Digital security checklist: 5 simple steps to protection
Scan today’s headlines and it’s easy to be concerned about digital security: High-profile hacks that expose tens of millions of credit records; malware (malicious software) that targets the most popular mobile operating system in the world; data breaches on social media that compromise your privacy; and “phishing” scams that dupe your employees into revealing sensitive company information.
A website is often a very important part of any small or medium-sized business. Having an online presence opens you up to a much larger audience that can really help your SMB grow. And the prospect of a cyber attack should not deter you from getting online.
As long as you take the necessary precautions to safeguard your information, you will dramatically reduce the odds of an attack.
5 easy ways to improve your digital security
Digital security isn’t hard, but it does take effort. Here are the five most important pieces.
Have reliable anti malware.
Update your software & Operating System.
Use strong passwords & two-factor authentication.
Secure your website.
Back up your files.
Whether you’re a small business or just run a personal website, follow these simple steps to protect yourself from a digital attack.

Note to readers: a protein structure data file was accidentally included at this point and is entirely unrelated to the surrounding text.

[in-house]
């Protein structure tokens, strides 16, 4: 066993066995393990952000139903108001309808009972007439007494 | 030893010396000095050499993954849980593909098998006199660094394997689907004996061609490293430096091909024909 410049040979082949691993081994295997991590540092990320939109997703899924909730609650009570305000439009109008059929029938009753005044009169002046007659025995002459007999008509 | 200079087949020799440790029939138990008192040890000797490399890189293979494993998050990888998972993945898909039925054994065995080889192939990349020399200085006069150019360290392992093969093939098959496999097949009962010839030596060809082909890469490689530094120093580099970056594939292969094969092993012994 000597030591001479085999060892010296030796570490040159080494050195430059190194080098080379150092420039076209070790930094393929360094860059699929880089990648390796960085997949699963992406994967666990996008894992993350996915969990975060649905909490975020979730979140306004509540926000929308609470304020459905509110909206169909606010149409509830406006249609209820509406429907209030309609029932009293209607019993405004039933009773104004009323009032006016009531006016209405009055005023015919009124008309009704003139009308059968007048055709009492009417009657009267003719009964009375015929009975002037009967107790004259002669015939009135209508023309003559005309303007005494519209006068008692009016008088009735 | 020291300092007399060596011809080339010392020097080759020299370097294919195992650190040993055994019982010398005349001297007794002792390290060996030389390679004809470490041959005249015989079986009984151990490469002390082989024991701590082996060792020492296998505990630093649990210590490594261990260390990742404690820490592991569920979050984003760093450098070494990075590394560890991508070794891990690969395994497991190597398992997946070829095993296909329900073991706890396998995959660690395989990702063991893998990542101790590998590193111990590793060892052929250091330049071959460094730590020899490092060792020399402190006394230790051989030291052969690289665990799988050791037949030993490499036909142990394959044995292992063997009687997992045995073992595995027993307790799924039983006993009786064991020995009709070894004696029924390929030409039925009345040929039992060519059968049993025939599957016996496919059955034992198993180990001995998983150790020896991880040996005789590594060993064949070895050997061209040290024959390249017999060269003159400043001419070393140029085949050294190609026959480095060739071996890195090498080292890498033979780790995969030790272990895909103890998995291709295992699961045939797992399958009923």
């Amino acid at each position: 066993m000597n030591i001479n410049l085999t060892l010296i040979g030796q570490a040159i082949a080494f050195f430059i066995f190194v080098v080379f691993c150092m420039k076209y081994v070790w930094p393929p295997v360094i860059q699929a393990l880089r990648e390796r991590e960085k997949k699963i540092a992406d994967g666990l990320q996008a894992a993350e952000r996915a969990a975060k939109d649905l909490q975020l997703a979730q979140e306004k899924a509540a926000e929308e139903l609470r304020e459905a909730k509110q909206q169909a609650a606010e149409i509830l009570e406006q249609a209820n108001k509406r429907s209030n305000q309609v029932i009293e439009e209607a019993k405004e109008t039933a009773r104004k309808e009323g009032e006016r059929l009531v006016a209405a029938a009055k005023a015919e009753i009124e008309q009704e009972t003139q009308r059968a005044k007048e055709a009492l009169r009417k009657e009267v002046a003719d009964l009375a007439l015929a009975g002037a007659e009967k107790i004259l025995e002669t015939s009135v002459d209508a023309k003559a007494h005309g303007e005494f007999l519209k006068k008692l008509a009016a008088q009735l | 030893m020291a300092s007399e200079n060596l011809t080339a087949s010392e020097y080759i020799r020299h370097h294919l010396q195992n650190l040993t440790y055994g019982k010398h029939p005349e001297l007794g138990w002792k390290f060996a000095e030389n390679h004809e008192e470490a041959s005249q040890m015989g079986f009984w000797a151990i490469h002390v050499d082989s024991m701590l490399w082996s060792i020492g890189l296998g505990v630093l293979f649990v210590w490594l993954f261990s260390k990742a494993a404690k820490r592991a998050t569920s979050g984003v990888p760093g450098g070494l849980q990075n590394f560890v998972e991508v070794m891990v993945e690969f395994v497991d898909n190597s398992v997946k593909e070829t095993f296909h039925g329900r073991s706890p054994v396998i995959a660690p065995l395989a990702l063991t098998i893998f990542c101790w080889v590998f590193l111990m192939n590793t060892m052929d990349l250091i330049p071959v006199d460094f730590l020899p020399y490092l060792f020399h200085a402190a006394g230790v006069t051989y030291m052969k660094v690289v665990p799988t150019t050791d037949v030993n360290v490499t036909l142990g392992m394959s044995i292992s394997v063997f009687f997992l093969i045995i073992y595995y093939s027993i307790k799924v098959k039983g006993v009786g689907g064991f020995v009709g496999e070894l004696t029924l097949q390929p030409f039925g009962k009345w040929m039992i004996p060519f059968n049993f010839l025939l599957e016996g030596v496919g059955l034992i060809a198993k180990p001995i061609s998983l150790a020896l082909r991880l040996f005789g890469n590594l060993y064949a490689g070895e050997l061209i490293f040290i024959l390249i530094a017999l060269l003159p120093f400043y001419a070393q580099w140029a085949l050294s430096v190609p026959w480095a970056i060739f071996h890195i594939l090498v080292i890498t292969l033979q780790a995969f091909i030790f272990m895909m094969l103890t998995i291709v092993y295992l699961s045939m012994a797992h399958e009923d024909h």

1. Have reliable anti malware
Just as you wouldn’t leave the front door to your home unlocked, you shouldn’t leave your company’s network and devices vulnerable to attacks, whether it’s a virus that sneaks onto your device or “social engineering” that deceives you into divulging confidential information.
Reputable anti malware software on all your devices — laptops, desktops, tablets and smartphones — can identify, quarantine, delete and report any suspicious activity. The best ones offer a suite of services, including a web application firewall (WAF) and encryption options. For example, GoDaddy offers daily malware scanning and automatic removal to help keep your site safe.
2. Update your software & Operating System
If we’ve learned anything from last year’s massive WannaCry ransomware debacle, a global attack that infected some 230,000 Windows machines running an out-of-date Operating System, it’s to set your software to automatically update. This way, you don’t have to remember to update manually and you always know you have a current operating system.
Updates typically close newly discovered security gaps that attackers can use to break into your system.
Set up automatic updates and use a reliable ongoing monitoring service that covers your Operating System, browser, plug-ins and other software. Set it to update when you’re not working on those devices.
For software that doesn’t allow for automatic updates, check them regularly.
3. Use strong passwords & two-factor authentication
One of the biggest digital security mistakes is using the same password for all your online activity. Why? Because if one service is hacked and your password is exposed, cybercriminals might try it on another account. If you use the same password for all your accounts, they now have the keys to your kingdom.